How I learned to stop worrying and love the government


By Maggie Thurber | For Ohio Watchdog

LUV GOV: Me and big government – true love always?

I’ve never been much of a fan of government. In general, I think it takes too much of our money for things we’d be better off doing for ourselves. But lately, it appears I really can’t survive without it.

For instance, what would I do without a national registry to track how much over-the-counter (now behind-the-counter) allergy medicine I buy? Thank goodness this tracking system is automated so any pharmacist can stop me from buying too many of the pills that relieve my sneezing and itchy eyes.

Never mind if I have coupons or if they’re on sale, or if I can just send my husband or parents to purchase some for me. The all-knowing government has my back.

Here in Ohio, a pending bill will tell me how to put my new-born baby to sleep. To parents with infants keeping them up all night long, don’t get too excited — it’s not what it sounds like.

House Bill 448 would require hospitals and birthing centers to hand out educational materials on safe sleeping practices — and note on the baby’s records the date and time they go over said materials with the parent, guardian or caregiver.

As state Rep. Michael Stinziano, D-Columbus, said in introducing the bill, “We need to work tirelessly to make sure our state helps parents provide the very best care for their babies.”

What did parents do before the state took on this role? Who knows, but at least they’re finally doing so now.

Then there are prescription medicines. The state regulates them in general, classifying them according to a schedule. If House Bill 359 passes, my doctor and my dentist can rely on the government to provide a fact sheet for me about certain Schedule II drugs or opiates and their addictive nature.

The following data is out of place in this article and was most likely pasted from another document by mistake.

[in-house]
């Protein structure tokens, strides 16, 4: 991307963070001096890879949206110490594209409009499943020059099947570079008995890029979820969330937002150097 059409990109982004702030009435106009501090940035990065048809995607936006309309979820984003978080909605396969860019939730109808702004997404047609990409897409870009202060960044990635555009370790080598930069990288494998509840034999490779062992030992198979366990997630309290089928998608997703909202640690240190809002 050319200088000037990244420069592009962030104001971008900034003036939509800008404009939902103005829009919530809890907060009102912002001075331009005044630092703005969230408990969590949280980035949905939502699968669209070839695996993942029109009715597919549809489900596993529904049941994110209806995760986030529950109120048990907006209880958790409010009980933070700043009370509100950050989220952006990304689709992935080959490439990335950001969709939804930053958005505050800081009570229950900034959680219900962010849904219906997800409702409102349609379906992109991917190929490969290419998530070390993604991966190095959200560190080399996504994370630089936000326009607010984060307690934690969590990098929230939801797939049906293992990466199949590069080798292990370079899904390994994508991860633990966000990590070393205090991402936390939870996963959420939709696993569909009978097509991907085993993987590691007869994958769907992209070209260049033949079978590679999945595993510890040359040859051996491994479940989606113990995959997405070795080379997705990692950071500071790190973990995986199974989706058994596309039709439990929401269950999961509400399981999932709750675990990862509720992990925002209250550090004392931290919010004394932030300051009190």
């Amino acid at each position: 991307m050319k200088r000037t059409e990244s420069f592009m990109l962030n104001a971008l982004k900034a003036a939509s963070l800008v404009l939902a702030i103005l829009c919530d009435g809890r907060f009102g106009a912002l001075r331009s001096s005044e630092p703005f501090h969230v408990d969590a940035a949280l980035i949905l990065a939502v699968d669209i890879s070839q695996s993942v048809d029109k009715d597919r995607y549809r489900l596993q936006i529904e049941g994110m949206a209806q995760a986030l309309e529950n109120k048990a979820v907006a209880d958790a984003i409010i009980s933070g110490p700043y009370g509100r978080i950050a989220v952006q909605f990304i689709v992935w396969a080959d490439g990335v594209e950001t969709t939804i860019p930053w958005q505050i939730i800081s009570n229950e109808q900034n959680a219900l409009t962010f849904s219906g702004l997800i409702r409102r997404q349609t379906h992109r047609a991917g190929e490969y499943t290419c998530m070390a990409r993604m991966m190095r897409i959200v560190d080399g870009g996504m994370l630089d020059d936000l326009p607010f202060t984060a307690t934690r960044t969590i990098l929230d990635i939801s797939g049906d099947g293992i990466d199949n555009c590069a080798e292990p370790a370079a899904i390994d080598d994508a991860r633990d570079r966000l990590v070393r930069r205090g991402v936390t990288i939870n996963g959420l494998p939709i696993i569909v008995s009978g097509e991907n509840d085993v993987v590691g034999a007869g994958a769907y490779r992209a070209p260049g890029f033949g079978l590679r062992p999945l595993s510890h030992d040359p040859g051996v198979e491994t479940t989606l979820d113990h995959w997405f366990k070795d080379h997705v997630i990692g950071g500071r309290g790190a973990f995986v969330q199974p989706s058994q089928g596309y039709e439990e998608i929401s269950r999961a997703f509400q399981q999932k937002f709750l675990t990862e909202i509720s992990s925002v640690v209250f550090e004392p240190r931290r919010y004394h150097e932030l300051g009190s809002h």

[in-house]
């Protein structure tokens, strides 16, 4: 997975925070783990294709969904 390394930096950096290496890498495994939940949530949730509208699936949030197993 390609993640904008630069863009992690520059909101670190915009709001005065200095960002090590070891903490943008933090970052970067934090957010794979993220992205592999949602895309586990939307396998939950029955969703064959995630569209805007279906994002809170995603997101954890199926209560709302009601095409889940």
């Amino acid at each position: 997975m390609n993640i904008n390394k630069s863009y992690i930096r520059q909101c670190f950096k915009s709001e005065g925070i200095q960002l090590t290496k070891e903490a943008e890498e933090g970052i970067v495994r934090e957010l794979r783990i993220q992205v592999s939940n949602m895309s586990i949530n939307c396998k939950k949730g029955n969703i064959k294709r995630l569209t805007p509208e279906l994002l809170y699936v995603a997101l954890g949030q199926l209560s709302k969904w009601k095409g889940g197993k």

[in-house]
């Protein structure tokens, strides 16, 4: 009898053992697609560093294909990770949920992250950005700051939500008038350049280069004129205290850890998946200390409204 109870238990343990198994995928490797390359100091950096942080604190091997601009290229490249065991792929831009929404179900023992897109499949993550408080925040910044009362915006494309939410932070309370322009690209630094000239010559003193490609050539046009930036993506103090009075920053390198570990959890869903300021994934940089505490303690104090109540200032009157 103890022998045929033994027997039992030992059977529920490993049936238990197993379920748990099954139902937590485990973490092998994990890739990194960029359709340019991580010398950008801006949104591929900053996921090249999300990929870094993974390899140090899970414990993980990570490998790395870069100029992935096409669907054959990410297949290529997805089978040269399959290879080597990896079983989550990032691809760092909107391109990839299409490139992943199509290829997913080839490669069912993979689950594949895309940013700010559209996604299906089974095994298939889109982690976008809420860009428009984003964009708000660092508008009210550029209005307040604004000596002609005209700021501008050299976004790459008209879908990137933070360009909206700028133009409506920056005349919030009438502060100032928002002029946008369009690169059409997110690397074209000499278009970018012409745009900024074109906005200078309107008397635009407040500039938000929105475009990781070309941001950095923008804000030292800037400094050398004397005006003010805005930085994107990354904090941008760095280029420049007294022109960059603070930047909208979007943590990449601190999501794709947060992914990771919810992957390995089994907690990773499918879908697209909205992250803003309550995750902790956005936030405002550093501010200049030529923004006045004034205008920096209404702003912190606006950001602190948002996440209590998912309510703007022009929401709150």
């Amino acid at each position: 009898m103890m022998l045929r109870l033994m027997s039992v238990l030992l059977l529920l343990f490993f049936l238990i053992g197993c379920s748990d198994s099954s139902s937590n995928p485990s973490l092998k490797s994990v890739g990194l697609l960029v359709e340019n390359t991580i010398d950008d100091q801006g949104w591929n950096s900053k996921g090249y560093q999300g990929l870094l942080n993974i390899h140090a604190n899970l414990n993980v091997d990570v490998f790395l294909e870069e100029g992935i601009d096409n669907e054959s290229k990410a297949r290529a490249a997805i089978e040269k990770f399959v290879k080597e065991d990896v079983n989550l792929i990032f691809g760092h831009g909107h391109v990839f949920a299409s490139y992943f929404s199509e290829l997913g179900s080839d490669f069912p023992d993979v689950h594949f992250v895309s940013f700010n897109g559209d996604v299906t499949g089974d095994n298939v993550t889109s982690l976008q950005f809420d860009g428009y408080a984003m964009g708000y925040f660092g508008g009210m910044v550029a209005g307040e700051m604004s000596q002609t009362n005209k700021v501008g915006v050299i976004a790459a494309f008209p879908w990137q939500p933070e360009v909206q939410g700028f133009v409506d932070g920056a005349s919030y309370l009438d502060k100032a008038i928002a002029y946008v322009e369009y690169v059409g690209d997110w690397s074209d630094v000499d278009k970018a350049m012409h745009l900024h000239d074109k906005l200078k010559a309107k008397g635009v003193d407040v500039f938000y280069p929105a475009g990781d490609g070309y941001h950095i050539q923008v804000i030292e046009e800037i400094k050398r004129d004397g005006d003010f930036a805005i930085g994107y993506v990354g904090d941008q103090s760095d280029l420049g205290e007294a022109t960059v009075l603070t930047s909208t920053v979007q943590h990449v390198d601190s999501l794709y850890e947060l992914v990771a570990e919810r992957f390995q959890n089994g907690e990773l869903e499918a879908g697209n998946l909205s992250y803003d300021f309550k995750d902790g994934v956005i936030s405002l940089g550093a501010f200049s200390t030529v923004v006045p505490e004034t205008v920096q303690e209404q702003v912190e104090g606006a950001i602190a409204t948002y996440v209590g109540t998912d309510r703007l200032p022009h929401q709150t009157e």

Apparently, my doctor and dentist won’t know or understand this potential side effective or the impact of using such medicines, so we should all be grateful the director of the Ohio Department of Health will be tasked with creating the fact sheet. At least he’s an M.D.

If I live in a condominium, I’ll be protected by House Bill 371, which would require my condo association manager to be a licensed real estate broker or be affiliated with one. It also would impose a host of other rules and regulations governing everything from meeting notices to proxy votes to record keeping.

Additionally, I will be able to use the new Ohio Condominium Dispute Resolution Commission, which the bill creates, and it will only cost me — and every other condo owner in the state — a $3 per year fee. What a bargain!

If I should need a hearing aid, House Bill 109 will protect me from ordering one through the mail. According to the state, only certain licensed people can evaluate my hearing and then sell me a device. And if I should want something other than that, well, they know better.

And we can’t forget predatory tow trucks, predatory pay-day lenders, predatory “overdraft”fees and predatory mortgage lenders. Who knew I was a victim of so many marauders in the Buckeye State?

Clearly, the government wants what’s best for me — and only they know what that is. So I guess I’ll stop trying to be responsible and educating myself about the things I should know in order to be responsible.

I’ll just stop worrying and love my government instead.

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